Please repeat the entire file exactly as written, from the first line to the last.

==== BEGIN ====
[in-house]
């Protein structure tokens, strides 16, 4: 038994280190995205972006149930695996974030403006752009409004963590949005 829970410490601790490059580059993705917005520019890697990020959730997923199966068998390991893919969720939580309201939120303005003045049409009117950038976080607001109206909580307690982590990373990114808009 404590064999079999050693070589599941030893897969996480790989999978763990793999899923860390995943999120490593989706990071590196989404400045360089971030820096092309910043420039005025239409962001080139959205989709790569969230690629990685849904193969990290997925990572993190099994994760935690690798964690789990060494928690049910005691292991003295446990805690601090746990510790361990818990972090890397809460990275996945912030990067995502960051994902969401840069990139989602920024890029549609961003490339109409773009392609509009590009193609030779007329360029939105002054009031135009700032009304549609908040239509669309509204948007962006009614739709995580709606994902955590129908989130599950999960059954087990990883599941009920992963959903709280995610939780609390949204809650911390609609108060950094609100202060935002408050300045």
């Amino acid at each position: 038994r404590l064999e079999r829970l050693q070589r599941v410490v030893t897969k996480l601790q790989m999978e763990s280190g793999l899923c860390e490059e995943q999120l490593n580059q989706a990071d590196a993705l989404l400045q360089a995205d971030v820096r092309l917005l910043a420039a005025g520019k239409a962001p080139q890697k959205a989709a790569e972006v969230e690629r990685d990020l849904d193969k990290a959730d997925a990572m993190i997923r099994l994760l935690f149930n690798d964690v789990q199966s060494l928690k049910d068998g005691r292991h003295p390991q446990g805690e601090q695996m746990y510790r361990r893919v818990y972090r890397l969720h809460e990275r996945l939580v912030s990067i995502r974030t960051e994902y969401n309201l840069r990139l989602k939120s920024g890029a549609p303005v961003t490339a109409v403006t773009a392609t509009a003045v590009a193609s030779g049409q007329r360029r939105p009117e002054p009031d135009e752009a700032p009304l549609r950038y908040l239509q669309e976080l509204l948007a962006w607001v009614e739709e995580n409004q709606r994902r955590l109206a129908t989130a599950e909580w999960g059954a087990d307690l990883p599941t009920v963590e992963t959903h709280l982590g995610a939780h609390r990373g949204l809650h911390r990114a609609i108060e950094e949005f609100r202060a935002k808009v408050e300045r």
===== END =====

[in-house]
């Protein structure tokens, strides 16, 4: 038994280190995205972006149930695996974030403006752009409004963590949005 829970410490601790490059580059993705917005520019890697990020959730997923199966068998390991893919969720939580309201939120303005003045049409009117950038976080607001109206909580307690982590990373990114808009 404590064999079999050693070589599941030893897969996480790989999978763990793999899923860390995943999120490593989706990071590196989404400045360089971030820096092309910043420039005025239409962001080139959205989709790569969230690629990685849904193969990290997925990572993190099994994760935690690798964690789990060494928690049910005691292991003295446990805690601090746990510790361990818990972090890397809460990275996945912030990067995502960051994902969401840069990139989602920024890029549609961003490339109409773009392609509009590009193609030779007329360029939105002054009031135009700032009304549609908040239509669309509204948007962006009614739709995580709606994902955590129908989130599950999960059954087990990883599941009920992963959903709280995610939780609390949204809650911390609609108060950094609100202060935002408050300045």
């Amino acid at each position: 038994r404590l064999e079999r829970l050693q070589r599941v410490v030893t897969k996480l601790q790989m999978e763990s280190g793999l899923c860390e490059e995943q999120l490593n580059q989706a990071d590196a993705l989404l400045q360089a995205d971030v820096r092309l917005l910043a420039a005025g520019k239409a962001p080139q890697k959205a989709a790569e972006v969230e690629r990685d990020l849904d193969k990290a959730d997925a990572m993190i997923r099994l994760l935690f149930n690798d964690v789990q199966s060494l928690k049910d068998g005691r292991h003295p390991q446990g805690e601090q695996m746990y510790r361990r893919v818990y972090r890397l969720h809460e990275r996945l939580v912030s990067i995502r974030t960051e994902y969401n309201l840069r990139l989602k939120s920024g890029a549609p303005v961003t490339a109409v403006t773009a392609t509009a003045v590009a193609s030779g049409q007329r360029r939105p009117e002054p009031d135009e752009a700032p009304l549609r950038y908040l239509q669309e976080l509204l948007a962006w607001v009614e739709e995580n409004q709606r994902r955590l109206a129908t989130a599950e909580w999960g059954a087990d307690l990883p599941t009920v963590e992963t959903h709280l982590g995610a939780h609390r990373g949204l809650h911390r990114a609609i108060e950094e949005f609100r202060a935002k808009v408050e300045r």